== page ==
Dixons Academy, Bradford. I’ve been working with year five on story modelling, showing them – in a series of twenty-minute videos – how I research, plan, start and edit a story based in their area. Children are feeding back to help direct what happens in subsequent films.

Cotmanhay Junior, Derbyshire. The headteacher and I are co-writing a story in ten parts set on the estate where most of the school’s students come from. One ten-minute read is posted weekly as text and as a short film read by one of the school’s teachers. The story is called This Book is For You and is about a boy who hates reading – at the beginning.  https://www.cotmanhay-jun.derbyshire.sch.uk/this-book-is-for-you/

Tabuk School, Saudi Arabia. Tabuk set up a school writing competition with me acting as the judge. The children sent their stories to me via their teacher and I created a twenty-minute awards video announcing the winners giving back constructive criticism  on every story in the competition.

Kirkstall Valley Primary School, Leeds. Fifteen reluctant readers – but football fans – have been given signed copies of one of my books. They’ll read the book by a certain dates, then the head teacher and I will host a Zoom reading group with the children. The children will keep their book.

That’s four direct author-to-school models I’ve been involved with so far.

I’ve also done two Facebook Live sessions open to the public, but joined in by several schools. One on football stories, the other on the Second World War in fiction.

I’ve also written:

A five-part story commemorating the Battle of Britain 80th anniversary with the RAF Museums where I am Children’s Author in Residence. With reading comprehensions for each chapter. https://www.rafmuseum.org.uk/london/schools/resources.aspx

An eight-part Roy of the Rovers How to Write about Football toolkit

https://royoftherovers.com/news/2343?fbclid=IwAR3LPTTbQAyYE5MbZBVDd34OknYIt6s1XH1MtbXfVn5t54RBVgW_CJwxCMc

And a teacher training/reading group on Zoom.

The above are just some examples of what I can do. But I’d be very happy to work with schools on bespoke ideas for all, or some, of your pupils.

And I know there are many many other authors out there who would like to work with schools in whatever way would work for you.

If you want some ready-to-go resources there are loads of free activities on my website relating to reading and writing sport and history. You can find them here: www.tompalmer.co.uk/resources.

My virtual visits page is here: www.tompalmer.co.uk/virtual-visits. Feel free to get in touch to ask more questions.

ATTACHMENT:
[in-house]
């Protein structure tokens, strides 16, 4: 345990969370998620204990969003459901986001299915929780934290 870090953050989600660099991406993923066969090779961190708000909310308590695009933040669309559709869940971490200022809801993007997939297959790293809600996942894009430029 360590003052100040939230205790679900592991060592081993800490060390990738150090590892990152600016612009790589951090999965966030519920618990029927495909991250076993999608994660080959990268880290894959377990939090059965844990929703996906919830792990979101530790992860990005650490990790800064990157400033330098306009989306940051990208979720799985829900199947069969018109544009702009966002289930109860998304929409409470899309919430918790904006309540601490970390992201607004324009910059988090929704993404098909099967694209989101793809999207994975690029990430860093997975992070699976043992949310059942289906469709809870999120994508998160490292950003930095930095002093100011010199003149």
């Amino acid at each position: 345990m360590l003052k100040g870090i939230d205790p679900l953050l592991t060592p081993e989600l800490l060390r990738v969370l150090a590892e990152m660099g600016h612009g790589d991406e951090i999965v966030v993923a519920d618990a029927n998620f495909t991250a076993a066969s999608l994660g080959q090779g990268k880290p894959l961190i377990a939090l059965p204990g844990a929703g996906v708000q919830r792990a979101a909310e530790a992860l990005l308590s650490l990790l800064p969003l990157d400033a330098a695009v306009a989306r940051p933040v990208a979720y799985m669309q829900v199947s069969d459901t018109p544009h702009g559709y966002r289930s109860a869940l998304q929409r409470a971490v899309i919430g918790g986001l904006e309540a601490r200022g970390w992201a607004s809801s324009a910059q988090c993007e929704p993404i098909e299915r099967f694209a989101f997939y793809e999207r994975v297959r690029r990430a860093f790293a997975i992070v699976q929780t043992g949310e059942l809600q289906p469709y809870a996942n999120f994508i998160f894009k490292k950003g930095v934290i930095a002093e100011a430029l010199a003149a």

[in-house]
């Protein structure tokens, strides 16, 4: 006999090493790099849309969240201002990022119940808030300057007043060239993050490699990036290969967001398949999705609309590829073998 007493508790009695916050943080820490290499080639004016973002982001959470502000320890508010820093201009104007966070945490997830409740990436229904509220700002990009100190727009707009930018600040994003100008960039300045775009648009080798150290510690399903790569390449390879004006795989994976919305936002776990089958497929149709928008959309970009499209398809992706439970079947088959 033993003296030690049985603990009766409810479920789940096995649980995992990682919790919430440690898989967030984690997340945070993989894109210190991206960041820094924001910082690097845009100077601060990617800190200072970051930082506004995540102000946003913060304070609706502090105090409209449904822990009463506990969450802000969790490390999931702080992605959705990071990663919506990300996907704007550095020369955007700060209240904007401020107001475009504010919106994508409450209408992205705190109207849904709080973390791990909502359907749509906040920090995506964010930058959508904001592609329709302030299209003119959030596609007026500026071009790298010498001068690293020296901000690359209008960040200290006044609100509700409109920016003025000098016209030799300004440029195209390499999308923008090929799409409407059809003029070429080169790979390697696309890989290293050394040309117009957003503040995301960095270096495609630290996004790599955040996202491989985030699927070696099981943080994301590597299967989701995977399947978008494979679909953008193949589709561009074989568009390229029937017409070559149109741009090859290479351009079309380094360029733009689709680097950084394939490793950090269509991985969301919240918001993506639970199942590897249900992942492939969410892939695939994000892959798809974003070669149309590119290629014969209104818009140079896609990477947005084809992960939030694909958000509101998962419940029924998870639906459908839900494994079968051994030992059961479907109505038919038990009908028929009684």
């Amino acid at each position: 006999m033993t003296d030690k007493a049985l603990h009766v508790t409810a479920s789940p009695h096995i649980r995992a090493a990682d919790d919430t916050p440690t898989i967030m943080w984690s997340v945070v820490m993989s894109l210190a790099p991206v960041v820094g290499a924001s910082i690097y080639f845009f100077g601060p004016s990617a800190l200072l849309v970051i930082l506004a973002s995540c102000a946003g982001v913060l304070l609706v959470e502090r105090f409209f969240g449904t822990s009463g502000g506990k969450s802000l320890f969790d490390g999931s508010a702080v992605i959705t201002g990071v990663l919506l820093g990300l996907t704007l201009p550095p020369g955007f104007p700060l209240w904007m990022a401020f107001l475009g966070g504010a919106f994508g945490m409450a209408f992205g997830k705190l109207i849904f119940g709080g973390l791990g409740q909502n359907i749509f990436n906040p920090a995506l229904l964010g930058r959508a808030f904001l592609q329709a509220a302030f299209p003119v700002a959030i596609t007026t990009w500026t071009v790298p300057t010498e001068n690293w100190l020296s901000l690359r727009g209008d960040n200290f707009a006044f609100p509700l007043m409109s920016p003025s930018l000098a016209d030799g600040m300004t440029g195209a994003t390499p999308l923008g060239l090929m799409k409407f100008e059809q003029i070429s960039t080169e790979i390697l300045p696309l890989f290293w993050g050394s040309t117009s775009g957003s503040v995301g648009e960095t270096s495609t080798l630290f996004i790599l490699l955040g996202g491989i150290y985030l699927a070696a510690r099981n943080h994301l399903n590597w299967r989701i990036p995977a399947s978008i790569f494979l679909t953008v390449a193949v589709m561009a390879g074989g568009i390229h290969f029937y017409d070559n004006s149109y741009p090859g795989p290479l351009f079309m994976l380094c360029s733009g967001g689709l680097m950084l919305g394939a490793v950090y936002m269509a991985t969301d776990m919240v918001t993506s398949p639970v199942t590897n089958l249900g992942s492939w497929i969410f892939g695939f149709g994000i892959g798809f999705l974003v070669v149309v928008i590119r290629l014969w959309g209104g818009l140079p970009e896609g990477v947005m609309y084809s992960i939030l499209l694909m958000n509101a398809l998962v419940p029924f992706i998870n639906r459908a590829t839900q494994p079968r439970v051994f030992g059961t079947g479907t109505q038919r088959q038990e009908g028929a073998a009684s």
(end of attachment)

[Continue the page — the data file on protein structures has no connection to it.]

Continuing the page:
Thank you for reading.

VE day 75th anniversary

The commemorations of VE Day’s 75th anniversary from 8 to 10 May have been rightfully postponed because of the Covid pandemic.

There will be no street parties but there are still lots of ways to mark the occasion at home and in the classroom.

And the good news is that this very important anniversary will – all being well – be revisited on 15th and 16th August, when organisers hope to mark the 75th anniversary of VE Day and VJ Day together. You can follow their plans here: https://www.veday75.org/supporters/.

My forthcoming book – After the War – features scenes set on VE Day, 8th May 1945. In England where communities celebrate the defeat of the Nazis and in Czechoslovakia where Jewish children are liberated from camps and ghettos by the Russians.

The publication of After the War has been postponed too. But I had already created some online VE Day resources that – even though the book is not available yet – families and schools can use.

A book cover prediction sheet. Look at the cover of After the War and answer questions about what you think the story might be about.

 

VE Day paper dolls. Work as a family to decorate paper dolls of the children of VE Day. Then put it up as bunting to help mark the 75th anniversary of their liberation.

VE Day comprehension. Read the section of the book where the children talk about their very different experiences of VE Day, then answer some questions.

VE Day Black Out poetry. Create your own black out poetry using a VE Day scene from After the War.

 

You can find all the resources above and read more about After the War and the research I did to find out about what happened to children in England and on the continent on and after VE Day by visiting www.tompalmer.co.uk/after-the-war.

Check out our gallery of school responses to After the War here

 

You can pre-order the book at your local independent – or other – bookshop too. The independent bookselling hub – www.hive.co.uk – is great for this.

Thanks for reading.

 

Free Roy of the Rovers book and online chat

On Thursday 23rd April (from 10 a.m. to midday) I will be hosting a chat on Facebook Live on https://www.facebook.com/RoyoftheRoversOfficial/ here to talk about my first Roy of the Rovers book, Scouted.

You can download Scouted for free here from now until the day of the chat. There’s a free Roy of the Rovers comic book on there too.

We’ve made the book free so that children and adults can enjoy a Roy of the Rovers story now that most of you are not able to get into school. I thought it would be fun to have a morning answering questions and finding out what people think of the book.

I hope you can join us at on Thursday 23rd April (from 10 a.m. to midday)  on https://www.facebook.com/RoyoftheRoversOfficial/ here.